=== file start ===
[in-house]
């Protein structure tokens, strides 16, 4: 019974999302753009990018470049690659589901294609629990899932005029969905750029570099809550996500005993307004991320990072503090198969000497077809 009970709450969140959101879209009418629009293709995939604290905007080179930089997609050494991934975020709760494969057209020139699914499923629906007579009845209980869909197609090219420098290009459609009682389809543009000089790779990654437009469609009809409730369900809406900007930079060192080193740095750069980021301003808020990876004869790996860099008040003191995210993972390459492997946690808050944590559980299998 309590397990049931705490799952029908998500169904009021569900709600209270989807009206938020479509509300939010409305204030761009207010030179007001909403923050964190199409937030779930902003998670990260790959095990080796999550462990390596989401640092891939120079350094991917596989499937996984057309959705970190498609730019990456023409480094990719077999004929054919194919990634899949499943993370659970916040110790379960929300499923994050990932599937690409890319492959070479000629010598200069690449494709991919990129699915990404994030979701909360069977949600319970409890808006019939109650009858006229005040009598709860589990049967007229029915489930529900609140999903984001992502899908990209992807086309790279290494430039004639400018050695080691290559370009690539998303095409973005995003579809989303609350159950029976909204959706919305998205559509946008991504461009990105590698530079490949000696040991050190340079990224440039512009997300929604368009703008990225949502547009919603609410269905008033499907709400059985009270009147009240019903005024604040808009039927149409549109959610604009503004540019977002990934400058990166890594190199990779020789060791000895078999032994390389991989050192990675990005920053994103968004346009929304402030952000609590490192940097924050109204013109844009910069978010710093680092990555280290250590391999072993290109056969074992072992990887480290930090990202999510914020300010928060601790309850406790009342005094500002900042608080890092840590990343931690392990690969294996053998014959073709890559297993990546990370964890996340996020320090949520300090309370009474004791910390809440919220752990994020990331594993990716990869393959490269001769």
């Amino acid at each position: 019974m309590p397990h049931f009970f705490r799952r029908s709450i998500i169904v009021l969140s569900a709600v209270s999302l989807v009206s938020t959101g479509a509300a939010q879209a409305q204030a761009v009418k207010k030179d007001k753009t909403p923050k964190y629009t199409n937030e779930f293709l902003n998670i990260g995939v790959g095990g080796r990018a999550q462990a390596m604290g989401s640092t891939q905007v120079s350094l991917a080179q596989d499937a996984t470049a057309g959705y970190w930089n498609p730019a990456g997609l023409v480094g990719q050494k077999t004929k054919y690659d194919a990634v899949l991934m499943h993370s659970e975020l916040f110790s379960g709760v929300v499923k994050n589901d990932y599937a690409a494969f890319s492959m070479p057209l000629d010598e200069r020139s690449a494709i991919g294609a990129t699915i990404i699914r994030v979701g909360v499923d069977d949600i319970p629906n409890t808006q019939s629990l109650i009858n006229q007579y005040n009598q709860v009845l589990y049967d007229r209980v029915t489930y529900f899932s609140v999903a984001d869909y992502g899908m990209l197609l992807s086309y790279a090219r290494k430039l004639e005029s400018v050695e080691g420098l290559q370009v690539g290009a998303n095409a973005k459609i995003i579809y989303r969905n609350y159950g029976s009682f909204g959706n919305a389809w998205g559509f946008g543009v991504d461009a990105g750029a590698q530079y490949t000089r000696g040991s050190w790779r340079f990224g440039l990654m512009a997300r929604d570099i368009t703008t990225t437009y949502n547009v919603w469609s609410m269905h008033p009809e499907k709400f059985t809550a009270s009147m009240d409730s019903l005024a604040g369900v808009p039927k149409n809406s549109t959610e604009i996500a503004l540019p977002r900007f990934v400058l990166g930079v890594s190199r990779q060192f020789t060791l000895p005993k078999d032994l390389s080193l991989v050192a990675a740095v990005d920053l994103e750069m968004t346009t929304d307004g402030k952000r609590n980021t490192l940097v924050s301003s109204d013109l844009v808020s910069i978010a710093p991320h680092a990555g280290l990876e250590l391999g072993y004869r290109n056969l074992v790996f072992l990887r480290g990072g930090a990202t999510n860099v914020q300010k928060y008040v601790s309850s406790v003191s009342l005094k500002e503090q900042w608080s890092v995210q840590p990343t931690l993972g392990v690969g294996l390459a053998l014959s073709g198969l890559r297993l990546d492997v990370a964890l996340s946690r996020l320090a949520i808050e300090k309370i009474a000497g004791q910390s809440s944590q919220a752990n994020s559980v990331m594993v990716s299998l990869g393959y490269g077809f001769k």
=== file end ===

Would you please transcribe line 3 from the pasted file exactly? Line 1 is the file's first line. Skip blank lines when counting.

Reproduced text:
């Amino acid at each position: 019974m309590p397990h049931f009970f705490r799952r029908s709450i998500i169904v009021l969140s569900a709600v209270s999302l989807v009206s938020t959101g479509a509300a939010q879209a409305q204030a761009v009418k207010k030179d007001k753009t909403p923050k964190y629009t199409n937030e779930f293709l902003n998670i990260g995939v790959g095990g080796r990018a999550q462990a390596m604290g989401s640092t891939q905007v120079s350094l991917a080179q596989d499937a996984t470049a057309g959705y970190w930089n498609p730019a990456g997609l023409v480094g990719q050494k077999t004929k054919y690659d194919a990634v899949l991934m499943h993370s659970e975020l916040f110790s379960g709760v929300v499923k994050n589901d990932y599937a690409a494969f890319s492959m070479p057209l000629d010598e200069r020139s690449a494709i991919g294609a990129t699915i990404i699914r994030v979701g909360v499923d069977d949600i319970p629906n409890t808006q019939s629990l109650i009858n006229q007579y005040n009598q709860v009845l589990y049967d007229r209980v029915t489930y529900f899932s609140v999903a984001d869909y992502g899908m990209l197609l992807s086309y790279a090219r290494k430039l004639e005029s400018v050695e080691g420098l290559q370009v690539g290009a998303n095409a973005k459609i995003i579809y989303r969905n609350y159950g029976s009682f909204g959706n919305a389809w998205g559509f946008g543009v991504d461009a990105g750029a590698q530079y490949t000089r000696g040991s050190w790779r340079f990224g440039l990654m512009a997300r929604d570099i368009t703008t990225t437009y949502n547009v919603w469609s609410m269905h008033p009809e499907k709400f059985t809550a009270s009147m009240d409730s019903l005024a604040g369900v808009p039927k149409n809406s549109t959610e604009i996500a503004l540019p977002r900007f990934v400058l990166g930079v890594s190199r990779q060192f020789t060791l000895p005993k078999d032994l390389s080193l991989v050192a990675a740095v990005d920053l994103e750069m968004t346009t929304d307004g402030k952000r609590n980021t490192l940097v924050s301003s109204d013109l844009v808020s910069i978010a710093p991320h680092a990555g280290l990876e250590l391999g072993y004869r290109n056969l074992v790996f072992l990887r480290g990072g930090a990202t999510n860099v914020q300010k928060y008040v601790s309850s406790v003191s009342l005094k500002e503090q900042w608080s890092v995210q840590p990343t931690l993972g392990v690969g294996l390459a053998l014959s073709g198969l890559r297993l990546d492997v990370a964890l996340s946690r996020l320090a949520i808050e300090k309370i009474a000497g004791q910390s809440s944590q919220a752990n994020s559980v990331m594993v990716s299998l990869g393959y490269g077809f001769k």